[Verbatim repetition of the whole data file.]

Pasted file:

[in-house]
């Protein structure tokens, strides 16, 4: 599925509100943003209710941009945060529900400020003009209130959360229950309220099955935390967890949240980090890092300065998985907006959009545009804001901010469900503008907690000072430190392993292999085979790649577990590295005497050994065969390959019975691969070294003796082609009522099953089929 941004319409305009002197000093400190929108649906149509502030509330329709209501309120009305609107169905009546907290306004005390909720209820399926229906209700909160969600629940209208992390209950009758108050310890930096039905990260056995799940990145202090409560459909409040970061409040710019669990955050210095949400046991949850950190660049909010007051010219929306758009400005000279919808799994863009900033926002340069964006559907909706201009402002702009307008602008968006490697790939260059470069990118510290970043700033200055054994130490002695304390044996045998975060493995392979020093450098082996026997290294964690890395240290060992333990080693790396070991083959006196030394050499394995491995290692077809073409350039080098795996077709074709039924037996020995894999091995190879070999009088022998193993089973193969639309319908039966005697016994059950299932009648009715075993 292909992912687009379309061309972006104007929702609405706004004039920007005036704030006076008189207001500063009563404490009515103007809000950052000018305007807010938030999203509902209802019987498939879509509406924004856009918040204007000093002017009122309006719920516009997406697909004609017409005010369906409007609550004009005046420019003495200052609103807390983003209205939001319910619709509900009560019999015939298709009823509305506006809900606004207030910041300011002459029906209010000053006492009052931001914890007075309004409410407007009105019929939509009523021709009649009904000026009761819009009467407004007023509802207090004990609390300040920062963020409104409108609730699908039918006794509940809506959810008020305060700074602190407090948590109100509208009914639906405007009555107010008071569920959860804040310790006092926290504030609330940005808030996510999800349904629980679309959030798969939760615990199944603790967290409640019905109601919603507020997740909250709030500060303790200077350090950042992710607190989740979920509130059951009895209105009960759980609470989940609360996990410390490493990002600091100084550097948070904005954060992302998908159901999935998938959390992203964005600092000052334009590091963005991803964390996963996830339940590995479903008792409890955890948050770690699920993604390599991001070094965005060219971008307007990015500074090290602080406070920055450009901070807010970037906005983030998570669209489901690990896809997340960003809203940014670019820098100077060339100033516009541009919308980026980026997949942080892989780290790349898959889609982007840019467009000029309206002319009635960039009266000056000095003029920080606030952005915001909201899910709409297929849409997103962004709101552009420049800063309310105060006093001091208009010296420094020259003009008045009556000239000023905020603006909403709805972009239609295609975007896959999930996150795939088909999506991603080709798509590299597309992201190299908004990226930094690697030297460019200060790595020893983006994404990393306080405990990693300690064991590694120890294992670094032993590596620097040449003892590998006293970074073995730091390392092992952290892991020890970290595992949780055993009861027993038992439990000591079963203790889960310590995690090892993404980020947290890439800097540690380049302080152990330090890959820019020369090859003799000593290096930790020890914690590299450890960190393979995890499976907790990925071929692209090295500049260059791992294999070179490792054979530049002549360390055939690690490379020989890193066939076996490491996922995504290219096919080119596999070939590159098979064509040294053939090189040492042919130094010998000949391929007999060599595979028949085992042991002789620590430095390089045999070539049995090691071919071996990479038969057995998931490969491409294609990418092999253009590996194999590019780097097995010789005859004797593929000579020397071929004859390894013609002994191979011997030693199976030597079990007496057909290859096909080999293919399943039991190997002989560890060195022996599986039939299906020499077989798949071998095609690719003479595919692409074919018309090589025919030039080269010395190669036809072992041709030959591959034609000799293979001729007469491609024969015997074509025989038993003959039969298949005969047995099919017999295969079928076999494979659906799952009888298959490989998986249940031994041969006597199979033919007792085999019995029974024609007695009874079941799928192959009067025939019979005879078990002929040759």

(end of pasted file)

[in-house]
């Protein structure tokens, strides 16, 4: 599925509100943003209710941009945060529900400020003009209130959360229950309220099955935390967890949240980090890092300065998985907006959009545009804001901010469900503008907690000072430190392993292999085979790649577990590295005497050994065969390959019975691969070294003796082609009522099953089929 941004319409305009002197000093400190929108649906149509502030509330329709209501309120009305609107169905009546907290306004005390909720209820399926229906209700909160969600629940209208992390209950009758108050310890930096039905990260056995799940990145202090409560459909409040970061409040710019669990955050210095949400046991949850950190660049909010007051010219929306758009400005000279919808799994863009900033926002340069964006559907909706201009402002702009307008602008968006490697790939260059470069990118510290970043700033200055054994130490002695304390044996045998975060493995392979020093450098082996026997290294964690890395240290060992333990080693790396070991083959006196030394050499394995491995290692077809073409350039080098795996077709074709039924037996020995894999091995190879070999009088022998193993089973193969639309319908039966005697016994059950299932009648009715075993 292909992912687009379309061309972006104007929702609405706004004039920007005036704030006076008189207001500063009563404490009515103007809000950052000018305007807010938030999203509902209802019987498939879509509406924004856009918040204007000093002017009122309006719920516009997406697909004609017409005010369906409007609550004009005046420019003495200052609103807390983003209205939001319910619709509900009560019999015939298709009823509305506006809900606004207030910041300011002459029906209010000053006492009052931001914890007075309004409410407007009105019929939509009523021709009649009904000026009761819009009467407004007023509802207090004990609390300040920062963020409104409108609730699908039918006794509940809506959810008020305060700074602190407090948590109100509208009914639906405007009555107010008071569920959860804040310790006092926290504030609330940005808030996510999800349904629980679309959030798969939760615990199944603790967290409640019905109601919603507020997740909250709030500060303790200077350090950042992710607190989740979920509130059951009895209105009960759980609470989940609360996990410390490493990002600091100084550097948070904005954060992302998908159901999935998938959390992203964005600092000052334009590091963005991803964390996963996830339940590995479903008792409890955890948050770690699920993604390599991001070094965005060219971008307007990015500074090290602080406070920055450009901070807010970037906005983030998570669209489901690990896809997340960003809203940014670019820098100077060339100033516009541009919308980026980026997949942080892989780290790349898959889609982007840019467009000029309206002319009635960039009266000056000095003029920080606030952005915001909201899910709409297929849409997103962004709101552009420049800063309310105060006093001091208009010296420094020259003009008045009556000239000023905020603006909403709805972009239609295609975007896959999930996150795939088909999506991603080709798509590299597309992201190299908004990226930094690697030297460019200060790595020893983006994404990393306080405990990693300690064991590694120890294992670094032993590596620097040449003892590998006293970074073995730091390392092992952290892991020890970290595992949780055993009861027993038992439990000591079963203790889960310590995690090892993404980020947290890439800097540690380049302080152990330090890959820019020369090859003799000593290096930790020890914690590299450890960190393979995890499976907790990925071929692209090295500049260059791992294999070179490792054979530049002549360390055939690690490379020989890193066939076996490491996922995504290219096919080119596999070939590159098979064509040294053939090189040492042919130094010998000949391929007999060599595979028949085992042991002789620590430095390089045999070539049995090691071919071996990479038969057995998931490969491409294609990418092999253009590996194999590019780097097995010789005859004797593929000579020397071929004859390894013609002994191979011997030693199976030597079990007496057909290859096909080999293919399943039991190997002989560890060195022996599986039939299906020499077989798949071998095609690719003479595919692409074919018309090589025919030039080269010395190669036809072992041709030959591959034609000799293979001729007469491609024969015997074509025989038993003959039969298949005969047995099919017999295969079928076999494979659906799952009888298959490989998986249940031994041969006597199979033919007792085999019995029974024609007695009874079941799928192959009067025939019979005879078990002929040759």